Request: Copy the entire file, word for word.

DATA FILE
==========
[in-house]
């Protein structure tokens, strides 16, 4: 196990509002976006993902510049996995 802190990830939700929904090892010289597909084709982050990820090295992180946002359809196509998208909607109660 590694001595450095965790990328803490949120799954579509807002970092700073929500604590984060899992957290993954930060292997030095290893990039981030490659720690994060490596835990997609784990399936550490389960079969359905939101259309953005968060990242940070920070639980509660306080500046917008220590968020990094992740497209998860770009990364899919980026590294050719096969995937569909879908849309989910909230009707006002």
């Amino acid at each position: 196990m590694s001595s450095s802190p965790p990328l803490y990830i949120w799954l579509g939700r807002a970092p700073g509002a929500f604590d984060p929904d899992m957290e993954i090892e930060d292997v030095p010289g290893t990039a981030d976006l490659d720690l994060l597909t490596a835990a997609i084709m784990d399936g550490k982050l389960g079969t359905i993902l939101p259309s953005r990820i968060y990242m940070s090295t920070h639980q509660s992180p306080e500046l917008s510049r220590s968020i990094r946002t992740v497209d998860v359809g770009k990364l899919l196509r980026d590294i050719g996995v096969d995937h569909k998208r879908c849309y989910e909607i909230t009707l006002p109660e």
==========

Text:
[in-house]
């Protein structure tokens, strides 16, 4: 196990509002976006993902510049996995 802190990830939700929904090892010289597909084709982050990820090295992180946002359809196509998208909607109660 590694001595450095965790990328803490949120799954579509807002970092700073929500604590984060899992957290993954930060292997030095290893990039981030490659720690994060490596835990997609784990399936550490389960079969359905939101259309953005968060990242940070920070639980509660306080500046917008220590968020990094992740497209998860770009990364899919980026590294050719096969995937569909879908849309989910909230009707006002």
């Amino acid at each position: 196990m590694s001595s450095s802190p965790p990328l803490y990830i949120w799954l579509g939700r807002a970092p700073g509002a929500f604590d984060p929904d899992m957290e993954i090892e930060d292997v030095p010289g290893t990039a981030d976006l490659d720690l994060l597909t490596a835990a997609i084709m784990d399936g550490k982050l389960g079969t359905i993902l939101p259309s953005r990820i968060y990242m940070s090295t920070h639980q509660s992180p306080e500046l917008s510049r220590s968020i990094r946002t992740v497209d998860v359809g770009k990364l899919l196509r980026d590294i050719g996995v096969d995937h569909k998208r879908c849309y989910e909607i909230t009707l006002p109660e």